Whosoever is "ashamed of Christ's words," we will proclaim them to the world. Both from our pulpits and the press we will say, "By thy words thou shalt be condemned." Yea, "Whoever shall say to his brother, Thou fool! shall be in danger of hell fire; and whosoever maketh a lie shall have his part in the lake which burneth with fire and brimstone ;" for as "with the heart man believeth unto righteousness," or disbelieveth to unrighteousness, so "with the mouth confession is made to salvation," or "hard speeches" are uttered to "damnation." Reserve, therefore, Rev. sir, your public praises for a more proper occasion than that which caused their breaking out in your Narrative. "Blessed be God!" say you, (page 16,) “ Mr. Wesley and fifty-three of his preachers do not agree with Mr. Olivers in the material article of a second justification by works." Indeed, sir, you are greatly mistaken, for we do agree with him; and shall continue so to do, till you have proved he does not agree with Jesus Christ, or that our doctrine is not perfectly consistent both with the Scriptures and the declaration.


2. Your second objection is not so formal as the first; it must be made up of broad hints scattered through your Narrative, and they

amount to this: "Your pretended difference between justification by the merit of works, by the evidence of works, and between a first and a second justification, is founded upon the subtilties of metaphysical distinctions. If what you say wears the aspect of truth, it is because you give a new turn to error, by the almost magical power of metaphysical distinctions," pages 16, 20, 21.

Give me leave, sir, to answer this objection by two appeals, one to the most ignorant collier in my parish, and the other to your own sensible child; and if they can at once understand my meaning, you will see that my metaphysical distinctions," as you are pleased to call them, are nothing but the dictates of common sense.. I begin with the collier.


Thomas, I stand here before the judge, accused of having robbed the Rev. Mr. Shirley, near Bath, last month, on such an evening; can you speak a word for me? Thomas turns to the judge, and says, "Please your honour, the accusation is false, for our parson was in Madeley Wood; and I can make oath of it, for he even reproved me for swearing at our pit's mouth that very evening." By his evidence, the judge acquits me. Now, sir, ask cursing Tom whether I am acquitted and justified, by his merits, or by the simple evidence he has given, and he will tell you, "Ay, to be sure by the evidence; though I am no scholar, I know very well that if our Methodist parson is not hanged, it is none of my deservings." Thus, sir, an ignorant collier, as great a stranger to your metaphysics as you are to his mandrel, discovers at once a material difference between justification by the evidence, and justification by the merits of a witness,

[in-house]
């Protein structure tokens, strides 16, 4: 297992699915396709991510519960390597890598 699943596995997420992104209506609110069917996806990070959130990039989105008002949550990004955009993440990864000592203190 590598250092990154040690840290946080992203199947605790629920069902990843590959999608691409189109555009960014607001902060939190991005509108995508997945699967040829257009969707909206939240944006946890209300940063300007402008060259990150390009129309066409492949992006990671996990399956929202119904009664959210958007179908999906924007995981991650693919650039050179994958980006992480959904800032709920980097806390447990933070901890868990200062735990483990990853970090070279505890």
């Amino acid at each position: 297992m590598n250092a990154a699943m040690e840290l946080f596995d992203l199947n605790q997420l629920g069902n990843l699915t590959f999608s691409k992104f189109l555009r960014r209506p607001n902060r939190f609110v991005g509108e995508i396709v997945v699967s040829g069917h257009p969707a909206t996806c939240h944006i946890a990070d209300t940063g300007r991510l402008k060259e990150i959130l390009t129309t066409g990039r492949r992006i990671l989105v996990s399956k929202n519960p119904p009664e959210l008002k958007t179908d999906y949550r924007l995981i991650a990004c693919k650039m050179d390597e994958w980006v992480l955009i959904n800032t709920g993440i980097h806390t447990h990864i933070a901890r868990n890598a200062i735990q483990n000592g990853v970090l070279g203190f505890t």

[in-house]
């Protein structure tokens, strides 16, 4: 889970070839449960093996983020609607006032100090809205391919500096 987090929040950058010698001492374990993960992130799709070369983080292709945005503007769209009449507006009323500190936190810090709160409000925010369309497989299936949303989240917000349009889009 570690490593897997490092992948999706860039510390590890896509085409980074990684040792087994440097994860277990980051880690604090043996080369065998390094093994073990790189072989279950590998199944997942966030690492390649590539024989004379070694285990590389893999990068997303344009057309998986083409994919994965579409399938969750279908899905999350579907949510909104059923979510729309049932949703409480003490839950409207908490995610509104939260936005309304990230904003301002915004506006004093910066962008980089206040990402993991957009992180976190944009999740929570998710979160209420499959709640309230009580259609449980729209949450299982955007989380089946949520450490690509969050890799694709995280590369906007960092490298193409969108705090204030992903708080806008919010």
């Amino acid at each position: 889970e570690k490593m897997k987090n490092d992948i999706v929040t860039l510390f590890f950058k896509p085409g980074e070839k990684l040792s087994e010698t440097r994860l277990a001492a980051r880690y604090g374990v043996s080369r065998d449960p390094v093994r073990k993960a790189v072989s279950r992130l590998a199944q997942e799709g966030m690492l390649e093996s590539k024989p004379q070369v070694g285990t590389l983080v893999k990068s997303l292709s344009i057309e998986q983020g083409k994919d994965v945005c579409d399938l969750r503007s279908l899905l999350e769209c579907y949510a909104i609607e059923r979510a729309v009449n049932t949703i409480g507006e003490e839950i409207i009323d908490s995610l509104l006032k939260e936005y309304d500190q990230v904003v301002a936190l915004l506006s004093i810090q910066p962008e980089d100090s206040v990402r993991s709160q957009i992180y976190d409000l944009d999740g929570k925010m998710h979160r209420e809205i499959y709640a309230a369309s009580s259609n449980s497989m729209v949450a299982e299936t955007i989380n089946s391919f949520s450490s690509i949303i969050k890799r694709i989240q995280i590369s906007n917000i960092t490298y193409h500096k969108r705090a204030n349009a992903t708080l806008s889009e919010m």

My second appeal is to your sensible child. By a plain comparison I hope to make him at once understand, both the difference there is between our first and second justification, and the propriety of that difference. The lovely boy is old enough, I suppose, to follow the gardener and me to yonder nursery. Having shown him the operation of grafting, and pointing at the crab tree newly grafted, "My dear child," would I say, "though hitherto this tree has produced nothing but crabs, yet by the skill of the gardener, who has just fixed in it that good little branch, it is now made an apple tree: I justify and warrant it such. (Here is an emblem of our first justification by faith!) In three or four years, if we live, we will come again and see it: if it thrives and bears fruit,' well; we shall then by that mark justify it a second time, we shall declare that it is a good apple tree indeed, and fit to be transplanted from this wild nursery into a delightful orchard. But if we find that the old crab stock, instead of nourishing the graft, spends all its sap in producing wild shoots and sour crabs; or if it is a tree whose fruit withereth, without fruit, twice dead, (dead in the graft and in the stock,) plucked up by the root,' or quite cankered, far from declaring it a good tree,' we shall pass sentence of condemnation

upon it, and say, • Cut it down; why cumbereth it the ground?

For every tree that bringeth not forth good fruit is hewn down and cast into the fire." Here is an emblem of our second justification by works, or of the condemnation that will infallibly overtake those Laodicean professors and wretched apostates, whose faith is not shown by works, where there is time and opportunity.

Instead of offering an insult to your superior understanding, in attempting to explain by "metaphysical distinctions," what I suppose your sensible child has already understood by the help of a grafting knife, I shall leave you to consider whether Scripture, reason, and candour do not join their influence to make you acknowledge, at least, in the court of your own conscience, that you have put a wrong construction upon Mr. Wesley's declaration as upon his Minutes, and by that mean inadvertently given another rash touch to the ark of practical religion, and to the character of one of the greatest ministers in the world.

I am, with due respect, Hon. and Rev. sir, your obedient servant, in the bond of the practical Gospel of Christ,